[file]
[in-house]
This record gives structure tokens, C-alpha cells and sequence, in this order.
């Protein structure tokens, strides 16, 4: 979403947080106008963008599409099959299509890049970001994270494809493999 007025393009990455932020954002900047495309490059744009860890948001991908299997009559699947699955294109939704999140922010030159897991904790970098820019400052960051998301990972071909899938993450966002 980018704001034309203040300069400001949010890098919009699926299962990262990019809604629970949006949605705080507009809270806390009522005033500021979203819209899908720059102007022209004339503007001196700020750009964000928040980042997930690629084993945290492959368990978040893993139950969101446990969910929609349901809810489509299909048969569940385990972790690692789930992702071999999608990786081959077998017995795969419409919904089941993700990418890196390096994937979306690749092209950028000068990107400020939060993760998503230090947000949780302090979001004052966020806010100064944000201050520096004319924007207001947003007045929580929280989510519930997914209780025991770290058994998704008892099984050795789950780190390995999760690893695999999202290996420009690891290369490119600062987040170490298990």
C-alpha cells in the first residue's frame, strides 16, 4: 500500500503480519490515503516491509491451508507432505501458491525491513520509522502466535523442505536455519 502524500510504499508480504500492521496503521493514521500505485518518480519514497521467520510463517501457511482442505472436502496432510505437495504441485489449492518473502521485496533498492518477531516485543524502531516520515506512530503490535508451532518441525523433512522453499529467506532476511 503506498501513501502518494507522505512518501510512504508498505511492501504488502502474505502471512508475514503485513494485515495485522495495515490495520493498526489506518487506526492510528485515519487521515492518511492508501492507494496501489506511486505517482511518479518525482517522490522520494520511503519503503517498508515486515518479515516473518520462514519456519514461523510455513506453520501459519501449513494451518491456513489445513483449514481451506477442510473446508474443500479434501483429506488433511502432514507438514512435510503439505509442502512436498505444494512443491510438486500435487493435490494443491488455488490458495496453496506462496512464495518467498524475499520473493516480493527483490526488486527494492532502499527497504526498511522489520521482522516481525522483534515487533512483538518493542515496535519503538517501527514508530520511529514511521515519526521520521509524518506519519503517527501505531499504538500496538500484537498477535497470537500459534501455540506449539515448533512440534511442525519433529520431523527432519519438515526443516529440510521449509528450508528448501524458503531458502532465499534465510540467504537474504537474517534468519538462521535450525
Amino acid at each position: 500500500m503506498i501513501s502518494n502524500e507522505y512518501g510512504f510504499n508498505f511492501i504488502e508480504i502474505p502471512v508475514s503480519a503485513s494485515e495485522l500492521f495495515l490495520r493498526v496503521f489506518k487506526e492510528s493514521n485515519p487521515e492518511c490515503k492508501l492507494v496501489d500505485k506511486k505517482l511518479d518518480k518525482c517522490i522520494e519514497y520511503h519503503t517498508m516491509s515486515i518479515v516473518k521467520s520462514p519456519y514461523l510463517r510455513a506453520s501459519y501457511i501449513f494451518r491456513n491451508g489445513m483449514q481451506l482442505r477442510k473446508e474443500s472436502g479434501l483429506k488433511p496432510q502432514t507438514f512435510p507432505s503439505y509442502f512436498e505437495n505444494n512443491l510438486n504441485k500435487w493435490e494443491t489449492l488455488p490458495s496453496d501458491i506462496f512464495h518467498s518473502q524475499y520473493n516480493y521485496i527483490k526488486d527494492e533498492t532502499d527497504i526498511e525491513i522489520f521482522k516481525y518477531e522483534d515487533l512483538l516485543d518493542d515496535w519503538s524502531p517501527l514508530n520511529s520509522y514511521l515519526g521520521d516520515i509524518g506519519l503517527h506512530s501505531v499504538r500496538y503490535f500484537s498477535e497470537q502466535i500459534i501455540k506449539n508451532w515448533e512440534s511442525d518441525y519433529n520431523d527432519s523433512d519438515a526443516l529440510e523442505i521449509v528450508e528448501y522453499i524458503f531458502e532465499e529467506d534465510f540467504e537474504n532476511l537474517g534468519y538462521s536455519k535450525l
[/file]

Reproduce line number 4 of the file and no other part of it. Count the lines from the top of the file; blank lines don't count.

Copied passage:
C-alpha cells in the first residue's frame, strides 16, 4: 500500500503480519490515503516491509491451508507432505501458491525491513520509522502466535523442505536455519 502524500510504499508480504500492521496503521493514521500505485518518480519514497521467520510463517501457511482442505472436502496432510505437495504441485489449492518473502521485496533498492518477531516485543524502531516520515506512530503490535508451532518441525523433512522453499529467506532476511 503506498501513501502518494507522505512518501510512504508498505511492501504488502502474505502471512508475514503485513494485515495485522495495515490495520493498526489506518487506526492510528485515519487521515492518511492508501492507494496501489506511486505517482511518479518525482517522490522520494520511503519503503517498508515486515518479515516473518520462514519456519514461523510455513506453520501459519501449513494451518491456513489445513483449514481451506477442510473446508474443500479434501483429506488433511502432514507438514512435510503439505509442502512436498505444494512443491510438486500435487493435490494443491488455488490458495496453496506462496512464495518467498524475499520473493516480493527483490526488486527494492532502499527497504526498511522489520521482522516481525522483534515487533512483538518493542515496535519503538517501527514508530520511529514511521515519526521520521509524518506519519503517527501505531499504538500496538500484537498477535497470537500459534501455540506449539515448533512440534511442525519433529520431523527432519519438515526443516529440510521449509528450508528448501524458503531458502532465499534465510540467504537474504537474517534468519538462521535450525